Attract and kill animals (typically insects)
Produce digestive enzymes or harbor beneficial microorganisms that dissolve prey
Clearly benefit from nutrients they absorb from their prey
Like other plants, get energy from the sun
They are the perfect hunters: patient, alluring, and astonishingly efficient killers. They wait for their victims to come to them, incapacitate their unsuspecting prey, and then consume them—all while firmly rooted in one spot. For carnivorous plants—like those found in the San Diego Zoo’s Bog Garden—it’s not only easy being green, it’s downright convenient!
Carnivorous plant habitats vary widely, from acid bogs to alkaline pine barrens, from frigid streams of melting snow to steamy tropical rain forests. All carnivorous plants have one thing in common, though: extremely poor, almost sterile soil, where many plants would never survive, let alone thrive. Under ordinary circumstances, essential nutrients become available as healthy populations of bacteria in the soil decompose plant and animal material. But some habitats make it difficult for soil bacteria to do their job. For example, flooding prevents a healthy flow of oxygen into the soil, and some very waterlogged soils are referred to as "wet deserts."
What's a plant to do when it finds itself in a "wet desert"? Most species can't survive, but some botanical wonders—the carnivorous plants—have found ways to get the nutrients they need. They trap insects and dissolve them; the liquefied victims provide carnivorous plants with the vital nutrients that are missing from the soil—nutrients that power flower, seed, and offshoot production. For a carnivorous plant, roots merely draw in water and keep it anchored in place.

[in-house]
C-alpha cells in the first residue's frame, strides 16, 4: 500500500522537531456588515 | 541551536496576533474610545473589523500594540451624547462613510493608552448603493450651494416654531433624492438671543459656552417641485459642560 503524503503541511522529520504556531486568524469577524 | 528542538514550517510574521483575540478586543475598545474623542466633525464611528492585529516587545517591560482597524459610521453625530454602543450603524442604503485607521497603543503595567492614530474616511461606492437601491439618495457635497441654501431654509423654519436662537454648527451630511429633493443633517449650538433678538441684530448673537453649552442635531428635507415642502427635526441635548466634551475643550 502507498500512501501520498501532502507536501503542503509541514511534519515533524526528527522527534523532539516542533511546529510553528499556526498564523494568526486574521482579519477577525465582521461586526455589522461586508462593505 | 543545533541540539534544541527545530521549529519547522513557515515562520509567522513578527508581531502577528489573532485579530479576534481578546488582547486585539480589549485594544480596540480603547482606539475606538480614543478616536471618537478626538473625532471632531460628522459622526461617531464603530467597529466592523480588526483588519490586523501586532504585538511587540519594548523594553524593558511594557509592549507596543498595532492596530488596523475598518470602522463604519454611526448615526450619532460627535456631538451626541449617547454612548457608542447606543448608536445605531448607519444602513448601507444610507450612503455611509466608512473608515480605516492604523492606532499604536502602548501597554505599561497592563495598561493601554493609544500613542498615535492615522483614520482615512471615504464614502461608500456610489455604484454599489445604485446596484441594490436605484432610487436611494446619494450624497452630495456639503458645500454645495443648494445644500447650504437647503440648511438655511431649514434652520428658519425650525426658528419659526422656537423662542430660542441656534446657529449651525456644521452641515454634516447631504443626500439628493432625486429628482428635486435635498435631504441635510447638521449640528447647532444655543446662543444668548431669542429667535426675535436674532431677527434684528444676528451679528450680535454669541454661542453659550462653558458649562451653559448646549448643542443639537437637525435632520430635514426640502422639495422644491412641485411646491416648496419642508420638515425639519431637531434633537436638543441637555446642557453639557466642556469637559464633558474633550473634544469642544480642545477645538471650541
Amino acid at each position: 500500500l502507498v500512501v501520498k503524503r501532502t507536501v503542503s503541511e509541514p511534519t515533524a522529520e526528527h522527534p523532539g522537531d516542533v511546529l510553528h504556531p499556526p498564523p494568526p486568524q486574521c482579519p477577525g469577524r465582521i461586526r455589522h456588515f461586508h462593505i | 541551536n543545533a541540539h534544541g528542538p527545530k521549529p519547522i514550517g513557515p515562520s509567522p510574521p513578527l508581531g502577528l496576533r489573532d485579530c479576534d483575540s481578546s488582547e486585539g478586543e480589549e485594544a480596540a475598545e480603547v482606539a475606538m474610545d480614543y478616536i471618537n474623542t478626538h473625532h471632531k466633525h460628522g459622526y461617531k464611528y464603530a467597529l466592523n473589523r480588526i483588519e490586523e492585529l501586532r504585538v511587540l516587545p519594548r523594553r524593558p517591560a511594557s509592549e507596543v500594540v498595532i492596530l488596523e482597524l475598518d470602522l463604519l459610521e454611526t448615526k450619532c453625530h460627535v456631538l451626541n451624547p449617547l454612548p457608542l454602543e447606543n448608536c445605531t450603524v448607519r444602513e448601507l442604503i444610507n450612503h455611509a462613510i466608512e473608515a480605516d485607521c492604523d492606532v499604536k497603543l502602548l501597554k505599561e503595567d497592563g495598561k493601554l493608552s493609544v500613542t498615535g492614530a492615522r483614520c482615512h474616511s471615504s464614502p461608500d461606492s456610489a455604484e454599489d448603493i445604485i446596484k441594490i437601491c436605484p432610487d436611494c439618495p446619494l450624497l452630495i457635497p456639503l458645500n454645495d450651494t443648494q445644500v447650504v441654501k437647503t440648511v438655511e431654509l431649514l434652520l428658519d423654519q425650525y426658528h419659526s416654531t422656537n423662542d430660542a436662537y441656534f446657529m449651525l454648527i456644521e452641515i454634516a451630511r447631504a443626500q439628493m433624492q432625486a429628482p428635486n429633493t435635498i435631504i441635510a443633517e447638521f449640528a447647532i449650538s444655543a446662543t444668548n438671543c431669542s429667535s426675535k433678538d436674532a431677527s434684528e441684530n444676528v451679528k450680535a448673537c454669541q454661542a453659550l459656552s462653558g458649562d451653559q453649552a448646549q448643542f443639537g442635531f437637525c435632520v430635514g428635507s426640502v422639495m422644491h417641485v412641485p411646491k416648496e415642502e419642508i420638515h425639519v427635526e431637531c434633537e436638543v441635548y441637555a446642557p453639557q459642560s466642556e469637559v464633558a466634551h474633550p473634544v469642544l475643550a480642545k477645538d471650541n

The most common prey for carnivorous plants are small insects such as gnats, flies, bees, moths, beetles, and ants. And the ways in which these unlucky creatures ended up as a meal are marvels of adaptation. There are a number of enticements in carnivorous plants’ bag of bug-grabbing tricks. To draw them close enough to catch, the plants entice their victims with bright colors and a variety of scents. With smells, though, beauty is in the nose of the beholder. Some carnivorous plants emit sweet, flowery scents; others can smell like carcasses or even cat urine.
The Zoo's Bog Garden, located in the lower Monkey Trails exhibit, features American pitcher plants and other carnivorous plants. The Bog Garden's soil is a mix of sand, gravel, and acidic peat moss. To mimic the rainy conditions that the plants are used to, landscapers saturate the soil every four days with deionized water, filtered to remove the salts and minerals found in San Diego's water supply. Spring, summer, and fall are the best times to view the American pitcher plants at the Zoo, as they are dormant during the winter.